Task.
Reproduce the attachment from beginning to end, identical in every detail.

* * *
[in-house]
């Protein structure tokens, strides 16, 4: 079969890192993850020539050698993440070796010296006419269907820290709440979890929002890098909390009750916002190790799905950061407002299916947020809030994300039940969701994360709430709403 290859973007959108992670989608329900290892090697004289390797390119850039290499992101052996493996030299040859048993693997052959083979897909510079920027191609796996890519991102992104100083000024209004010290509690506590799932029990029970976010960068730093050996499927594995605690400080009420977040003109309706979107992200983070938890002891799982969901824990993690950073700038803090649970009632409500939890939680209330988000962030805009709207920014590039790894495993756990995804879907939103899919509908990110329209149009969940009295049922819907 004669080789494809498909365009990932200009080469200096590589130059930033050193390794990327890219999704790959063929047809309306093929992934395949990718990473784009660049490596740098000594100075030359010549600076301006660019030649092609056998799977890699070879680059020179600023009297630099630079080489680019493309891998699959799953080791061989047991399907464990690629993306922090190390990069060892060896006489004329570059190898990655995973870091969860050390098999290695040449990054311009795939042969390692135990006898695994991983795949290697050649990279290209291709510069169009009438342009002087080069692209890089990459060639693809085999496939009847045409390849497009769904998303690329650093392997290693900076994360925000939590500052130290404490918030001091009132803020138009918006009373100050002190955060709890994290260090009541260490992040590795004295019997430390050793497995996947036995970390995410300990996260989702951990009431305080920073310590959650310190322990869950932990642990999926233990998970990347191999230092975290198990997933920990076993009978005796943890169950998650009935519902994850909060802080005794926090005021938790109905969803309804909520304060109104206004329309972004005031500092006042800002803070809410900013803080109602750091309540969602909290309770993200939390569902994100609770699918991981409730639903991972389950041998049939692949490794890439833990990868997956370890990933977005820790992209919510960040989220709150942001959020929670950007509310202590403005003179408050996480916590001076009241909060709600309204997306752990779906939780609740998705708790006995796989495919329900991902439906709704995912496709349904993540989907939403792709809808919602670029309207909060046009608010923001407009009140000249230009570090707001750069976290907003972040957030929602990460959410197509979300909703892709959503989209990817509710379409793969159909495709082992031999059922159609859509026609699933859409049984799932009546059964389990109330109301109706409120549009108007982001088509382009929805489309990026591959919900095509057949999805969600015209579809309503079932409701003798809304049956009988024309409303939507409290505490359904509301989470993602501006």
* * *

[in-house]
């Protein structure tokens, strides 16, 4: 079969890192993850020539050698993440070796010296006419269907820290709440979890929002890098909390009750916002190790799905950061407002299916947020809030994300039940969701994360709430709403 290859973007959108992670989608329900290892090697004289390797390119850039290499992101052996493996030299040859048993693997052959083979897909510079920027191609796996890519991102992104100083000024209004010290509690506590799932029990029970976010960068730093050996499927594995605690400080009420977040003109309706979107992200983070938890002891799982969901824990993690950073700038803090649970009632409500939890939680209330988000962030805009709207920014590039790894495993756990995804879907939103899919509908990110329209149009969940009295049922819907 004669080789494809498909365009990932200009080469200096590589130059930033050193390794990327890219999704790959063929047809309306093929992934395949990718990473784009660049490596740098000594100075030359010549600076301006660019030649092609056998799977890699070879680059020179600023009297630099630079080489680019493309891998699959799953080791061989047991399907464990690629993306922090190390990069060892060896006489004329570059190898990655995973870091969860050390098999290695040449990054311009795939042969390692135990006898695994991983795949290697050649990279290209291709510069169009009438342009002087080069692209890089990459060639693809085999496939009847045409390849497009769904998303690329650093392997290693900076994360925000939590500052130290404490918030001091009132803020138009918006009373100050002190955060709890994290260090009541260490992040590795004295019997430390050793497995996947036995970390995410300990996260989702951990009431305080920073310590959650310190322990869950932990642990999926233990998970990347191999230092975290198990997933920990076993009978005796943890169950998650009935519902994850909060802080005794926090005021938790109905969803309804909520304060109104206004329309972004005031500092006042800002803070809410900013803080109602750091309540969602909290309770993200939390569902994100609770699918991981409730639903991972389950041998049939692949490794890439833990990868997956370890990933977005820790992209919510960040989220709150942001959020929670950007509310202590403005003179408050996480916590001076009241909060709600309204997306752990779906939780609740998705708790006995796989495919329900991902439906709704995912496709349904993540989907939403792709809808919602670029309207909060046009608010923001407009009140000249230009570090707001750069976290907003972040957030929602990460959410197509979300909703892709959503989209990817509710379409793969159909495709082992031999059922159609859509026609699933859409049984799932009546059964389990109330109301109706409120549009108007982001088509382009929805489309990026591959919900095509057949999805969600015209579809309503079932409701003798809304049956009988024309409303939507409290505490359904509301989470993602501006």